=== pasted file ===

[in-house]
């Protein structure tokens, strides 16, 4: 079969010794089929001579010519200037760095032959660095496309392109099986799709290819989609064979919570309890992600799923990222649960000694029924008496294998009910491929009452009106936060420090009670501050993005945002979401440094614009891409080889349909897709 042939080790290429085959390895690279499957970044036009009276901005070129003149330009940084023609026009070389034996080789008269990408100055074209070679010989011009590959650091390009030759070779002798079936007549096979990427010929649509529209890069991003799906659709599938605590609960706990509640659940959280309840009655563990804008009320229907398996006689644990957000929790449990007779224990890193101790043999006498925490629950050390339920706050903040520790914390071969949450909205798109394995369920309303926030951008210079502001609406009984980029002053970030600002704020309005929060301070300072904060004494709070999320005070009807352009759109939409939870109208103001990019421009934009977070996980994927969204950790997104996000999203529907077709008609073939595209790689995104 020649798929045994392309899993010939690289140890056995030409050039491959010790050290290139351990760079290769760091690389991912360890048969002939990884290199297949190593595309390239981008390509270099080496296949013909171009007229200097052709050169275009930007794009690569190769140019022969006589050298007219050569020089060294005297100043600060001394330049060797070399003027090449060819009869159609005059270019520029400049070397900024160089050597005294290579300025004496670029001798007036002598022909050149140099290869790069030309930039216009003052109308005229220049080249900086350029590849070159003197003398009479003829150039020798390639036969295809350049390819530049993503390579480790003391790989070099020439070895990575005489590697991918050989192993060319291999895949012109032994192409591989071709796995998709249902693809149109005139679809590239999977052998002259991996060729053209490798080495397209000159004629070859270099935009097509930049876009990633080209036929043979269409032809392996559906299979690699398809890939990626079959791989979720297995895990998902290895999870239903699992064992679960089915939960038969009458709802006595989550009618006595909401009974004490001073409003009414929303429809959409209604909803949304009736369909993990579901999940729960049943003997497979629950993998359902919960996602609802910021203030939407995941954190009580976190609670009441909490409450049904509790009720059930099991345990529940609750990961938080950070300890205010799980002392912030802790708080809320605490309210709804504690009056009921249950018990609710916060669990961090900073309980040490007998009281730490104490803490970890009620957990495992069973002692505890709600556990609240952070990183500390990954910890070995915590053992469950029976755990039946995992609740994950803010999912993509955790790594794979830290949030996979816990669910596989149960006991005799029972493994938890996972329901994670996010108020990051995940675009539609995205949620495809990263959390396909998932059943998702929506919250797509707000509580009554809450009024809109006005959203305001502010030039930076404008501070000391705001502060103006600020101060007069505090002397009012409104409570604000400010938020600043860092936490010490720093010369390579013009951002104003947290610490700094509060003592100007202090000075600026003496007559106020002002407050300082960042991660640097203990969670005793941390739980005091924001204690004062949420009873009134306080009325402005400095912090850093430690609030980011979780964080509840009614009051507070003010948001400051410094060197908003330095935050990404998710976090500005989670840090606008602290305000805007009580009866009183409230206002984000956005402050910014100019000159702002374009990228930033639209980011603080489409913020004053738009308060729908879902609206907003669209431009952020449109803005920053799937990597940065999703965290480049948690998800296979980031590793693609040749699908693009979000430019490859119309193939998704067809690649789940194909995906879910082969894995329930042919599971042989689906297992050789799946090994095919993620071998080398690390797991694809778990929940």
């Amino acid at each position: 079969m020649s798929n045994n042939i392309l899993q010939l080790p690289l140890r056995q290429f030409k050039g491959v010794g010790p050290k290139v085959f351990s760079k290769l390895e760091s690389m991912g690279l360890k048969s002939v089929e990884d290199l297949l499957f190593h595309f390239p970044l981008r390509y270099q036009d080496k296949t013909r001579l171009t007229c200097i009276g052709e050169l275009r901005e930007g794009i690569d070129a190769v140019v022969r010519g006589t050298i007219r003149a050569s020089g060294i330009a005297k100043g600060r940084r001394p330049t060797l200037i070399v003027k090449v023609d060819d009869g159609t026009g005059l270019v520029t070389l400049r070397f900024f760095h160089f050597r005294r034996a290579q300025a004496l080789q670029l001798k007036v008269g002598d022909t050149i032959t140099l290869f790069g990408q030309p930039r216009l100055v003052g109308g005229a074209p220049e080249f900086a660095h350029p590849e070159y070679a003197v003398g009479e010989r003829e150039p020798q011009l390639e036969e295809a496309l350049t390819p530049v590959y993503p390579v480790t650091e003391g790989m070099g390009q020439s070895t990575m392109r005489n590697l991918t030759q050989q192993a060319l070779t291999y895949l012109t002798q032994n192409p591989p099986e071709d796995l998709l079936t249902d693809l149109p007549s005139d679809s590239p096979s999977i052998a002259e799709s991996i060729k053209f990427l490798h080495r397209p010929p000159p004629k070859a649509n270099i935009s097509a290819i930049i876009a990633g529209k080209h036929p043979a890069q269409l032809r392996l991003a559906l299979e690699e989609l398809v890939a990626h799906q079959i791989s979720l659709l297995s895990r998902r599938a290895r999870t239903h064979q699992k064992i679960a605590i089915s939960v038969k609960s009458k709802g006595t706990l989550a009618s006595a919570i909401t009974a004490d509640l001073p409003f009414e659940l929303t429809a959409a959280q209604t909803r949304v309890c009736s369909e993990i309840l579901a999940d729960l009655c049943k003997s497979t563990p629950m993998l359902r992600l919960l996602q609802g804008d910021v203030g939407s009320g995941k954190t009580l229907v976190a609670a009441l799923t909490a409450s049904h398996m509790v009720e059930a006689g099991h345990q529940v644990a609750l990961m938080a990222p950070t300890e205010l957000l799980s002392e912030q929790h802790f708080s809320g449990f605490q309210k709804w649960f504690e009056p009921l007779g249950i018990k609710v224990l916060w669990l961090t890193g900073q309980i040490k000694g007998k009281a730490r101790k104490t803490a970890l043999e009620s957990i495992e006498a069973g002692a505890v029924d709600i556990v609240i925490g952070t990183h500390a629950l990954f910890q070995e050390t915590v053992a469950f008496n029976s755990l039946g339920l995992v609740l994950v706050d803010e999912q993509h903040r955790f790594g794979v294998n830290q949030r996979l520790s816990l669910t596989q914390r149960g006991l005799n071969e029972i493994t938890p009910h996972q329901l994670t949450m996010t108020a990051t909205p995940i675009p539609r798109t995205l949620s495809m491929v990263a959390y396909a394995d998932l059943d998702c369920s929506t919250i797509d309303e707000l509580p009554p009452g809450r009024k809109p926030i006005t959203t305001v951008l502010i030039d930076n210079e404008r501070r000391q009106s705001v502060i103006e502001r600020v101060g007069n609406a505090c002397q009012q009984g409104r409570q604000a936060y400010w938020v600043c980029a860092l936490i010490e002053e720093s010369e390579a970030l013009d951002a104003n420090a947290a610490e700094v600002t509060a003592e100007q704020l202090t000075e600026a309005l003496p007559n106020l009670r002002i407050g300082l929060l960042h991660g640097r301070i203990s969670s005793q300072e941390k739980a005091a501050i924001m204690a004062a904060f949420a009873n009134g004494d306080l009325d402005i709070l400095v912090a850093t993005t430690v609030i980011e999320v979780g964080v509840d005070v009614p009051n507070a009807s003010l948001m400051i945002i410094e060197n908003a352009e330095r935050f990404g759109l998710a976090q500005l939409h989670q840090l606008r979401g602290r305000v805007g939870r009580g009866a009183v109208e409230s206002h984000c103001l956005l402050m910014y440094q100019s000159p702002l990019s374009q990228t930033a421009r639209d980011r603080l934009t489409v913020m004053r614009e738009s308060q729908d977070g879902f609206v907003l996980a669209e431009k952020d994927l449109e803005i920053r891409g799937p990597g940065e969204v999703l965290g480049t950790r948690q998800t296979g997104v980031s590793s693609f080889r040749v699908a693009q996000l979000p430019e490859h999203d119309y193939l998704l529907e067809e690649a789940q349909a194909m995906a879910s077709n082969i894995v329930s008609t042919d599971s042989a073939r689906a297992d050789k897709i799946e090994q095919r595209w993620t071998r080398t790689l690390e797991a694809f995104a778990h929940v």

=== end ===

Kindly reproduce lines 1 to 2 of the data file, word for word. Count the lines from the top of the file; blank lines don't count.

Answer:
[in-house]
């Protein structure tokens, strides 16, 4: 079969010794089929001579010519200037760095032959660095496309392109099986799709290819989609064979919570309890992600799923990222649960000694029924008496294998009910491929009452009106936060420090009670501050993005945002979401440094614009891409080889349909897709 042939080790290429085959390895690279499957970044036009009276901005070129003149330009940084023609026009070389034996080789008269990408100055074209070679010989011009590959650091390009030759070779002798079936007549096979990427010929649509529209890069991003799906659709599938605590609960706990509640659940959280309840009655563990804008009320229907398996006689644990957000929790449990007779224990890193101790043999006498925490629950050390339920706050903040520790914390071969949450909205798109394995369920309303926030951008210079502001609406009984980029002053970030600002704020309005929060301070300072904060004494709070999320005070009807352009759109939409939870109208103001990019421009934009977070996980994927969204950790997104996000999203529907077709008609073939595209790689995104 020649798929045994392309899993010939690289140890056995030409050039491959010790050290290139351990760079290769760091690389991912360890048969002939990884290199297949190593595309390239981008390509270099080496296949013909171009007229200097052709050169275009930007794009690569190769140019022969006589050298007219050569020089060294005297100043600060001394330049060797070399003027090449060819009869159609005059270019520029400049070397900024160089050597005294290579300025004496670029001798007036002598022909050149140099290869790069030309930039216009003052109308005229220049080249900086350029590849070159003197003398009479003829150039020798390639036969295809350049390819530049993503390579480790003391790989070099020439070895990575005489590697991918050989192993060319291999895949012109032994192409591989071709796995998709249902693809149109005139679809590239999977052998002259991996060729053209490798080495397209000159004629070859270099935009097509930049876009990633080209036929043979269409032809392996559906299979690699398809890939990626079959791989979720297995895990998902290895999870239903699992064992679960089915939960038969009458709802006595989550009618006595909401009974004490001073409003009414929303429809959409209604909803949304009736369909993990579901999940729960049943003997497979629950993998359902919960996602609802910021203030939407995941954190009580976190609670009441909490409450049904509790009720059930099991345990529940609750990961938080950070300890205010799980002392912030802790708080809320605490309210709804504690009056009921249950018990609710916060669990961090900073309980040490007998009281730490104490803490970890009620957990495992069973002692505890709600556990609240952070990183500390990954910890070995915590053992469950029976755990039946995992609740994950803010999912993509955790790594794979830290949030996979816990669910596989149960006991005799029972493994938890996972329901994670996010108020990051995940675009539609995205949620495809990263959390396909998932059943998702929506919250797509707000509580009554809450009024809109006005959203305001502010030039930076404008501070000391705001502060103006600020101060007069505090002397009012409104409570604000400010938020600043860092936490010490720093010369390579013009951002104003947290610490700094509060003592100007202090000075600026003496007559106020002002407050300082960042991660640097203990969670005793941390739980005091924001204690004062949420009873009134306080009325402005400095912090850093430690609030980011979780964080509840009614009051507070003010948001400051410094060197908003330095935050990404998710976090500005989670840090606008602290305000805007009580009866009183409230206002984000956005402050910014100019000159702002374009990228930033639209980011603080489409913020004053738009308060729908879902609206907003669209431009952020449109803005920053799937990597940065999703965290480049948690998800296979980031590793693609040749699908693009979000430019490859119309193939998704067809690649789940194909995906879910082969894995329930042919599971042989689906297992050789799946090994095919993620071998080398690390797991694809778990929940």